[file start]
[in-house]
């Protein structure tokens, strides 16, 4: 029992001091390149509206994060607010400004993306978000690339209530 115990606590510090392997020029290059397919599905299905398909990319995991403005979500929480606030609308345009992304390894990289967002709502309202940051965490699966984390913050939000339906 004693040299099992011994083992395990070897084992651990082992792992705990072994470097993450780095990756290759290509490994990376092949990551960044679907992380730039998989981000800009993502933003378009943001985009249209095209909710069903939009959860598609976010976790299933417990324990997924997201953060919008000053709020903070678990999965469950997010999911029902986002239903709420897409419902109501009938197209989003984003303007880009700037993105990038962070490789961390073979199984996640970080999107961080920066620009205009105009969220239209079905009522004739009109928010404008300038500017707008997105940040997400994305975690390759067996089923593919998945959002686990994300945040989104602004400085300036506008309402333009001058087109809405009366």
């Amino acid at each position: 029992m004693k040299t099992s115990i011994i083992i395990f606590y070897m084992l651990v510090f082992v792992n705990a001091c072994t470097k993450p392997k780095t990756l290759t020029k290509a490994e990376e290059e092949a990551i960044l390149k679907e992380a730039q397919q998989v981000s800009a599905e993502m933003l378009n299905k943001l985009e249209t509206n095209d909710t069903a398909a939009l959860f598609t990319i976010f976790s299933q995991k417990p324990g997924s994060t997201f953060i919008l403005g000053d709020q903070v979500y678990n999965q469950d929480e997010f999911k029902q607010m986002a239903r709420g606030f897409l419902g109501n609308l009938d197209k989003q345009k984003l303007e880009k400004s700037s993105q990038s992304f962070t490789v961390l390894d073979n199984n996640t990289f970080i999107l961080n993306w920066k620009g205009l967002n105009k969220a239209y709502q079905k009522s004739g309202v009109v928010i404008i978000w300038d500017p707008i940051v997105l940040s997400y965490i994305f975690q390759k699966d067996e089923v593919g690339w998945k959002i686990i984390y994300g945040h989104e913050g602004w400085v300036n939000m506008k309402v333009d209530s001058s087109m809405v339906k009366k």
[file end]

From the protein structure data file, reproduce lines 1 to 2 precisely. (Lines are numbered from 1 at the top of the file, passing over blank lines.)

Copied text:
[in-house]
């Protein structure tokens, strides 16, 4: 029992001091390149509206994060607010400004993306978000690339209530 115990606590510090392997020029290059397919599905299905398909990319995991403005979500929480606030609308345009992304390894990289967002709502309202940051965490699966984390913050939000339906 004693040299099992011994083992395990070897084992651990082992792992705990072994470097993450780095990756290759290509490994990376092949990551960044679907992380730039998989981000800009993502933003378009943001985009249209095209909710069903939009959860598609976010976790299933417990324990997924997201953060919008000053709020903070678990999965469950997010999911029902986002239903709420897409419902109501009938197209989003984003303007880009700037993105990038962070490789961390073979199984996640970080999107961080920066620009205009105009969220239209079905009522004739009109928010404008300038500017707008997105940040997400994305975690390759067996089923593919998945959002686990994300945040989104602004400085300036506008309402333009001058087109809405009366």